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The routine of this life bores me. Heat water, filter water, cook, clean, keep fingernails short and clean, wash morning and night, go to market, cook, eat, reheat the food before sleeping, shower, reheat leftovers in the morning, sweep out the dust, mop the water off the bathroom floor. I’m tiered of washing the dust off my feet, shoes and sweaty face, tiered of protecting my heart and explaining myself, of being gawked at and giggled about, hearing whispers in the shadows of everywhere I walk. I hid today in my neighborhood and then I sent the prizefighter home mad.
Akonolinga history/ gossip. This town has seen it’s day. It used to be a rich, bustling, developed town but during the elections in 1992 a group in town burned and destroyed all the BEMILIKE businesses, stole their money. Now when someone has money to invest they invest elsewhere.
A women at the CECA takes out loans for 3% interest then gives out loans with 25% interest. Her husband divorced her because her lover died of aides and she refused to be tested.
I’ve neighbors who can’t afford putting the marmit on the fire, so their girls turn to prostitution.
I’m alone in the office this week. I spent a few hours typing my quarterly report and collecting messages. I closed up in time to deliver some messages before the football match. I watched in Jules’ father’s old villa with some of his siblings. It wasn’t an exciting game but Cameroon will advance to the next round. I picked up some clothes from the tailor and came home and made pizza on French bread. Solange braided my hair yesterday. Everyone loves to see me in braids. I just walked Jules home. I want to read but the power is out.
I spent most of the afternoon and evening formatting photos. Malgoire has a friend in Yaoundé who can print them and he wanted a disk with a bunch of pictures of him and town that I didn’t print when I was in the States. I didn’t want to waste a disc on only a few photos, so I formatted and classified close to 300 of them. I’ll meet up with Malgoire in Yaoundé tomorrow.
Jules came to find me in the middle of the day to tell me I could hitch a ride with him to Yaoundé early tomorrow morning.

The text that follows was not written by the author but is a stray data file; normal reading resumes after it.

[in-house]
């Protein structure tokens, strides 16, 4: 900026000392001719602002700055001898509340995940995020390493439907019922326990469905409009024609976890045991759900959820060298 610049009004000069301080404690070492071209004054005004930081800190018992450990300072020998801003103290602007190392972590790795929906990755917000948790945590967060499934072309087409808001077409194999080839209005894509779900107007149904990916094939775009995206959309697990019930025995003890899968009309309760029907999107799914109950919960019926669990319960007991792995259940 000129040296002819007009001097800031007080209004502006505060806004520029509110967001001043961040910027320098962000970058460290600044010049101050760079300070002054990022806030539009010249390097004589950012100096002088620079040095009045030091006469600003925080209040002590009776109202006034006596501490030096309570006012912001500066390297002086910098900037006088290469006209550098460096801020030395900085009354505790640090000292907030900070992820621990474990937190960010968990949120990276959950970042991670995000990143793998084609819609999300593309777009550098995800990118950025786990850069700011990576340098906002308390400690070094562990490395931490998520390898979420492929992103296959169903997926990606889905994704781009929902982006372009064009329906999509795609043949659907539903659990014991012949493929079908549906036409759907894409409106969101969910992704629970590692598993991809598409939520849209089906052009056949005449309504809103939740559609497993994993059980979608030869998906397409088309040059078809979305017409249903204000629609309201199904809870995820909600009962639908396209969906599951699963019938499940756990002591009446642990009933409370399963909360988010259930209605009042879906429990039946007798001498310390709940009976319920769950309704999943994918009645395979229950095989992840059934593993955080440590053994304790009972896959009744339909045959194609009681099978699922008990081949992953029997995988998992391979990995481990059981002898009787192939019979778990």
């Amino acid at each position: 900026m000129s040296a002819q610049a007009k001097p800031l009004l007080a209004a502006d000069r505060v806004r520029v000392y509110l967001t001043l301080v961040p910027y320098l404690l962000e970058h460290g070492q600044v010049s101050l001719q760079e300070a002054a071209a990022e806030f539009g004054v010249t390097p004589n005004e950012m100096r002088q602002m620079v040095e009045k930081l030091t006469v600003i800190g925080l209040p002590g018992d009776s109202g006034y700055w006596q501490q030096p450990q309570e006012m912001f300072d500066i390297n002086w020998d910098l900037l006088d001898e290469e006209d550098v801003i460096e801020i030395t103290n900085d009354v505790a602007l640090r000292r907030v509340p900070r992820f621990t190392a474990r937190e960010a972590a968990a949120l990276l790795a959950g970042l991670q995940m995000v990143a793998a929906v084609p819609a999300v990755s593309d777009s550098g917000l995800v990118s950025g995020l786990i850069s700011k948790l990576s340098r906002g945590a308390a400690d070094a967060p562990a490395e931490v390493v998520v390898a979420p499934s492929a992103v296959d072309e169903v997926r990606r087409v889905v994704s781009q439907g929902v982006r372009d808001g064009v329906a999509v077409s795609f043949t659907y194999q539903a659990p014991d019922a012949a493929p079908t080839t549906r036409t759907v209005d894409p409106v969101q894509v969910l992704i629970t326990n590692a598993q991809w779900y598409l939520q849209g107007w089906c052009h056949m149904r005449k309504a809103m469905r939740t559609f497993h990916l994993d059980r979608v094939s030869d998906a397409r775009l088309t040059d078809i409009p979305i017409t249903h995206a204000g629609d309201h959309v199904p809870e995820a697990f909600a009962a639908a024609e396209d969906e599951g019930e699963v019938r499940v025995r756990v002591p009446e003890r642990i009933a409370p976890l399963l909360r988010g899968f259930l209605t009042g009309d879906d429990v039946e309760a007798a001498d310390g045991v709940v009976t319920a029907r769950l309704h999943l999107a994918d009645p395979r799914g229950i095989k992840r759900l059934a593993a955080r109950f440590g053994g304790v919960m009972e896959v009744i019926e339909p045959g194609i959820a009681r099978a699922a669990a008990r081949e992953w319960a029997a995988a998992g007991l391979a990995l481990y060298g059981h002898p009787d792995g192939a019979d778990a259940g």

This morning Jules’ new business partner picked us up in a Mercedes and we drove to Yaoundé. I accompanied them to some meetings at MTN. Interesting project but my role there was confused. I didn’t want to be introduced as Jules’ woman…
At the Peace Corps Case de passage another volunteer was in tears over her uncle’s reaction to her needing a cosponsor to bring her new Cameroonian husband back to the states.
Malgoire came to pick up the disk of photos. Over a few beers he updated me on the seminar and continued lack of money. Outrageous, I’m enraged.
The bunk I slept on ended up being a box-spring. My body stiff and head aching it took awhile to wake. The VAC meeting at Robert’s house was amiable and productive. Historically it’s been an aggressive bitch session. We went out for a nice lunch, which ended up costing less than catered lunch at Robert’s. I wrapped up things at PC office before heading out. There were hundreds of people waiting at Inter-voyage and no cars. I found Nico in a bar next door. After he left, I hung out with Kanaga’s wife while 3 more cars came and went.
Living in Akonolinga is like Harry Potter’s first year at Hogworts, suddenly everyone knows who I am; everyone is watching, whispering. I come from a mystic place and now I must learn to negotiate a new society where I have extraordinary powers that I haven’t yet come to understand. This new world, the small town of Akonolinga, surrounded by ancient forest, is overflowing with creatures I’d never imagined; green mambas, electric blue butterflies, wormy parasites, bumblebee striped insect legs. A place where a four person car with shattered windshields held together by Grateful Dead decals magically holds a dozen beings.
The speech rambles through my head but it doesn’t sounds right, it’d be lost in translation, drown in the oceans between us. My mind is on destruction, fortifying my shield, stunning my attacker. I realize that I’ve the power in me to blow everything to pieces, I’ve the strength to stand on my own two feet, alone into eternity… But is there a constructive monologue in there? Can I establish my space without total destruction? He’s trying to grab onto my future, to contain my life with his large insignificant hands. If he squeezes too tightly, it’ll burn us both.
More black wild rice covered with a beef “stir fry” (I let it simmer) with green pepper, carrots, celery and onions accompanied with tomato (tiny, sweet, plum tomatoes) basil, red onion salad accompanied by boiled nyam (a root) and patat (yellow sweet potatoes). Washed it down with water (home brew: boiled and filtered well water). I’m full and I have leftovers for lunch tomorrow. But I’ll eat them late in the day because I’m going with Aloys to work in his champs (field/ large garden) 40k away. He wants to dig up makabo. I want to find some wild honey.
Aloys picked me up at 8am. We road out to his champs near Embolokounou. We surveyed his overgrown field, collected ripe plantains that had fallen and examined traps set to catch bush meat (porcupines, snakes, rats). I helped him pull Macabo out of the ground. After, people were happy to see my hands dirty.